Director: James Marsh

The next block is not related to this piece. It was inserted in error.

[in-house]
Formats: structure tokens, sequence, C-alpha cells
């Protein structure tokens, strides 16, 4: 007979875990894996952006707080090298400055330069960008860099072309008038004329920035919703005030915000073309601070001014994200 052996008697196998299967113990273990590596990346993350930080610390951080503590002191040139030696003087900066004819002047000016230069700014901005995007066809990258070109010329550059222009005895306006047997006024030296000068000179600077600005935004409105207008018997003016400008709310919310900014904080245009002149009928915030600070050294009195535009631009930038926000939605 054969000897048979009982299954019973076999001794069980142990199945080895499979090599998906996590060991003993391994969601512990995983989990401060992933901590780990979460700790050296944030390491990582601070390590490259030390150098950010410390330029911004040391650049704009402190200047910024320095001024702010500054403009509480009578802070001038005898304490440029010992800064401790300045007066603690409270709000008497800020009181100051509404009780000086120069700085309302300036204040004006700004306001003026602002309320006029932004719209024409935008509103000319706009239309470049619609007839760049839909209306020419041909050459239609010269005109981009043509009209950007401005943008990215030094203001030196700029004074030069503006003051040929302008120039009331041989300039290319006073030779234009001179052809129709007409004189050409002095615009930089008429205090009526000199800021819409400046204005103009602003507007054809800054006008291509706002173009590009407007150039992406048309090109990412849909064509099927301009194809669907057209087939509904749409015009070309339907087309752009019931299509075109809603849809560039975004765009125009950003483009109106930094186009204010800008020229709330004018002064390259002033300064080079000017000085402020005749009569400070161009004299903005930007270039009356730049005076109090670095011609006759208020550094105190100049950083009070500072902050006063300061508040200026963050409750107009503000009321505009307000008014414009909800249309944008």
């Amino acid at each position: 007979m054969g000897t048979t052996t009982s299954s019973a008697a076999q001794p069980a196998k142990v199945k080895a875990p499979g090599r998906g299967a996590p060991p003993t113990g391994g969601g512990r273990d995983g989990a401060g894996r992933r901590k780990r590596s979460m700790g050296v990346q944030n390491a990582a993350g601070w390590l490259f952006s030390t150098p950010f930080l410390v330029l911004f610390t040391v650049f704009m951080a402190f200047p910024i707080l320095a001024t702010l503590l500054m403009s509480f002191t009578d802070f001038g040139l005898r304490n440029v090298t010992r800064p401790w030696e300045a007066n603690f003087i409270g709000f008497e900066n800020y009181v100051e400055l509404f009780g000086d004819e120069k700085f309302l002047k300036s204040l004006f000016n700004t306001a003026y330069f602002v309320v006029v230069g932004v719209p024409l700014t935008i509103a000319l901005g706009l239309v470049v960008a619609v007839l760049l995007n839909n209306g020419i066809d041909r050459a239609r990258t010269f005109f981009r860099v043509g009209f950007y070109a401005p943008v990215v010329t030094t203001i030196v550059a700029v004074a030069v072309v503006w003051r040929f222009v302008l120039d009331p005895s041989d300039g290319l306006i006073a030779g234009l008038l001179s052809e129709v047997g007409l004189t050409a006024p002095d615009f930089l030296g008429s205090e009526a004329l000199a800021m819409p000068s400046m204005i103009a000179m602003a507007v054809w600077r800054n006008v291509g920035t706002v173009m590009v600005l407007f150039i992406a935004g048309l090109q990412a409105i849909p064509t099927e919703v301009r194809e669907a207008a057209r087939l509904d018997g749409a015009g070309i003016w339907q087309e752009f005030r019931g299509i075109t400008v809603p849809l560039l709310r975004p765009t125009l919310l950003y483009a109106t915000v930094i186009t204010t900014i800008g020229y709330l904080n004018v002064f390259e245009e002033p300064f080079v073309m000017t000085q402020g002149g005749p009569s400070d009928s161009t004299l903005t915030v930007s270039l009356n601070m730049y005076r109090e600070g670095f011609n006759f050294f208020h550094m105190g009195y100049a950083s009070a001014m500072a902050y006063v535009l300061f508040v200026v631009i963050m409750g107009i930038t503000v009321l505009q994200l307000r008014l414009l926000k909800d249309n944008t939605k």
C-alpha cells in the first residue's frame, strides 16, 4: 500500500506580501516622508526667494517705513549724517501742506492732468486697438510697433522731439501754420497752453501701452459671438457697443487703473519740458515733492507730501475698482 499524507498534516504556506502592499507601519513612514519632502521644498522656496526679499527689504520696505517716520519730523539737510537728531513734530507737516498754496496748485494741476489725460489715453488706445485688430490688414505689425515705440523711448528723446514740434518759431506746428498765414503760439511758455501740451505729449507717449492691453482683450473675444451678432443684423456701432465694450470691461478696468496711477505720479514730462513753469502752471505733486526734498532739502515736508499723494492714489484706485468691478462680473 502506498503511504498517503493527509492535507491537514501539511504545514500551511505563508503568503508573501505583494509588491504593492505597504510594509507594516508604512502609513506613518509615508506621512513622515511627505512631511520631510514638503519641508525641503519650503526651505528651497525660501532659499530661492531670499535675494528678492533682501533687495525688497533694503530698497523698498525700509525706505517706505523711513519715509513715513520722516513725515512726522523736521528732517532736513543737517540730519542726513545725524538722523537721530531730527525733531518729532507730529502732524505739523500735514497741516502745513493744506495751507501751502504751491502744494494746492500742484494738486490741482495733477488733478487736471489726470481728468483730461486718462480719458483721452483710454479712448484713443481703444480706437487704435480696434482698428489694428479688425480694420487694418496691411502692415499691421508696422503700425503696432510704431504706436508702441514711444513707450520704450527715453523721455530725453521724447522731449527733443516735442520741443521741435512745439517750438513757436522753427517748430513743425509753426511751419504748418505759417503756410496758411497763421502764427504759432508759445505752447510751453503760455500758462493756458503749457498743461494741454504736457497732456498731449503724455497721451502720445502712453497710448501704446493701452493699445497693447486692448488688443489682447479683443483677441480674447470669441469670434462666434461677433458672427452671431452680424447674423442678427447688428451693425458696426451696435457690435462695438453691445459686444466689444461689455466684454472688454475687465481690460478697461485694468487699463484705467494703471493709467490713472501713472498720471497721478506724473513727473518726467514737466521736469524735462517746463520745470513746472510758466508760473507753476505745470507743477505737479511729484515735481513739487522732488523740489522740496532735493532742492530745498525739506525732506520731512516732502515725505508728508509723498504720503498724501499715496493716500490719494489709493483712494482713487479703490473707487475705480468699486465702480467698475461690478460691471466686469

In 1973 a Columbia University Professor Herb Terrace commenced an ambitious study to determine whether primates could learn to communicate. The plan was to raise a baby chimpanzee named Nim Chimpsky in a human family where it would be taught sign language. As the months and years passed, this pseudo-scientific project took increasingly absurd turns and, at the centre of it all, the chimp was first treated like a family member and then like a lab rat. Was Nim an anthropomorphic miracle or a wild beast? By the end it probably didn’t know what it was itself. James Marsh’s fascinating documentary, which is a good companion piece to Werner Herzog’s Grizzly Man, is a sad portrayal of the corrupt nature of humanity. The story is visualised through interviews, archive footage and dramatisation, very much like Marsh’s previous film, Man on Wire. Based on the book Nim Chimpsky: The Chimp Who Would Be Human by Elizabeth Hess.